I like no. It’s sidewise to a reverse mantra (om). It’s stealthy, portable, and unslouching. It presides over the logic of my art, and even when it is uttered erringly there is something admirable in its articulation. But even the greatest refusialists of the poets might be a somewhat ironic deployers of that refusal, for what is refused often amplifies what is not. The no of a poet is so often a yes in the carapace of no. The no of a poet is sometimes but rarely a no to a poem itself, but more usually a no to all dismal aggregations and landscapes outside of the poem. It’s a no to chemical banalities and wars, a no to employment and legalisms, a no to the wretched arrangements of history and the tattered and Bannon-laminated earth.
Sometimes poetry enacts its refusal in its formal strategies, and of these formal strategies of refusal, among the simplest is the technique of poetry called "turning the world upside down." This Walt Whitman poem, called Transpositions, depends entirely upon reversal as enacted refusal:
Let the reformers descend from the stands where they are
forever bawling—let an idiot or insane person appear on
each of the stands;
Let the judges and criminals be transposed—let the prison
keepers be put in prison—let those that were prisoners
take the keys;
Let them that distrust birth and death lead the rest.
Transpositions uses the formal trick of moving around social classes so that the structure that enforces the existence of those social classes is exposed as unworkable. Whitman’s poem is generous and ongoing in that anyone reading this could practice the same mode of refusal, write some transpositions, too. Here's how: take what is, and turn it upside down. Or take what is and make it what isn't. Or take what isn’t and make it what is. Or take what is and shake it till change falls out of its pockets. Or take any hierarchy and plug the constituents of its bottom into the categories of its top. Or take any number of hierarchies and mix up their parts.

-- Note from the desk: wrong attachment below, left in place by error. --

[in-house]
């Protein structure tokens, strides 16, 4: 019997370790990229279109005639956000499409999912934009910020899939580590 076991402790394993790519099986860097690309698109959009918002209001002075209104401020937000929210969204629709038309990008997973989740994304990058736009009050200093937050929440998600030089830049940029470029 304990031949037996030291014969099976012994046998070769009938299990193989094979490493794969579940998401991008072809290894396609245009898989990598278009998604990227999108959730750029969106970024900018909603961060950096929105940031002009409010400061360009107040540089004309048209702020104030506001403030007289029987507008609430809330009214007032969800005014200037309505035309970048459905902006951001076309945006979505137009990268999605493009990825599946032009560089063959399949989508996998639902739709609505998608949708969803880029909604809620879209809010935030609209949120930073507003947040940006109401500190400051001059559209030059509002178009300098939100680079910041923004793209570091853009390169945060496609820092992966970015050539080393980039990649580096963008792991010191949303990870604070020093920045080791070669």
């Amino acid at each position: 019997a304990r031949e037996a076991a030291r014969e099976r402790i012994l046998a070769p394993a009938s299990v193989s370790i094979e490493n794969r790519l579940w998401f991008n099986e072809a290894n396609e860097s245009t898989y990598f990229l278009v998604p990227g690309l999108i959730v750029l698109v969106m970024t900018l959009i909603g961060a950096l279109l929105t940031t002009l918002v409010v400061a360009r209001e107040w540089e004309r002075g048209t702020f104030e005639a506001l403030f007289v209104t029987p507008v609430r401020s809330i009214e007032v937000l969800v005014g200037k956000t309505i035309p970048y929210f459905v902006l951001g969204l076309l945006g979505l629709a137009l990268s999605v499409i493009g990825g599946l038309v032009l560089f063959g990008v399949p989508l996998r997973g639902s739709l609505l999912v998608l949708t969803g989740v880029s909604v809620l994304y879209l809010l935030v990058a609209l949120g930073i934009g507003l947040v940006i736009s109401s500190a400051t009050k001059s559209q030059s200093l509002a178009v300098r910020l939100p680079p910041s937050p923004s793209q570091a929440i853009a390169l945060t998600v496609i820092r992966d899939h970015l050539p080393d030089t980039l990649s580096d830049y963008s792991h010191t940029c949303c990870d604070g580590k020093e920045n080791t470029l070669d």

In Bertolt Brecht’s essay, Writing the Truth: The Five Difficulties, there's a fragment of an ancient Egyptian poem of reversal:
So it is: the nobles lament and the servants rejoice. Every city says: Let us drive the strong from out of our midst. The offices are broken open and the documents removed. The slaves are becoming masters.
So it is: the son of a well-born man can no longer be recognized. The mistress’s child becomes her slave girl’s son.
So it is: The burghers have been bound to the millstones. Those who never saw the day have gone out into the light.
So it is: The ebony poor boxes are being broken up; the noble sesban wood is cut up into beds. Behold, the capital city has collapsed in an hour. Behold, the poor of the land have become rich.
Through reversal, in this poem, the impossible is now slightly less so. Now that the unfamiliar order has been given a cognitive rehearsal, it doesn't seem quite as unlikely after reading it that the capital city could collapse in an hour. But more than a cognitive rehearsal, that city’s collapse also has a social one: it has not only been staged in one person’s mind, it has also been shared, and in its sharing, another step toward its enactment has occurred.
But refusal, which is only sometimes a kind of poetry, does not have to be limited to poetry, and turning the world upside down, which is often a kind of poetry, doesn’t have to be limited to words. Words are useful for upending the world in that they are cheap, ordinary, portable, and generous and they don’t mess us up too badly if we use them wrong, not like if we use matches or a machete wrong, but poetry is made up of figures and figurations and syntaxes as much as it is made up of words. We can make a poetry without language because language as the rehearsal material of poetry has made the way for another poetry, that of objects, actions, and environments. This is not saying to be a poet means you only have to rehearse turning over the world: now try putting the chair on your head.
Transpositions and upendings refuse and then reorder the world. And so, too, poetry manages a transposition of vocabulary: a refusalist poet’s “against” is an agile and capacious “for,” expanding the negative to genius and the opposite of to unforeseen collapses and inclusions. These words mean something else, or as the British poet Sean Bonney writes:
Our word for Satan is not their word for Satan. Our word for Evil is not their word for Evil. Our word for Death is not their word for Death.
There is a lot of meaning-space inside a “no” spoken in the tremendous logic of a refused order of the world. Poetry’s no can protect a potential yes—or more precisely, poetry’s no is the one that can protect the hell yeah, or every hell yeah’s multiple variations. In this way, a poem against the police is also and always a guardian of love for the world.
Anne Boyer is a Kansas City-based poet and essayist, and a professor at the Kansas City Art Institute. Her works include The Romance of Happy Workers (Coffee House Press, 2006), My Common Heart (Spooky Girlfriend Press, 2011), and the 2016 CLMP Firecracker award-winning Garments Against Women (US: Ahsahta Press, 2015; UK:...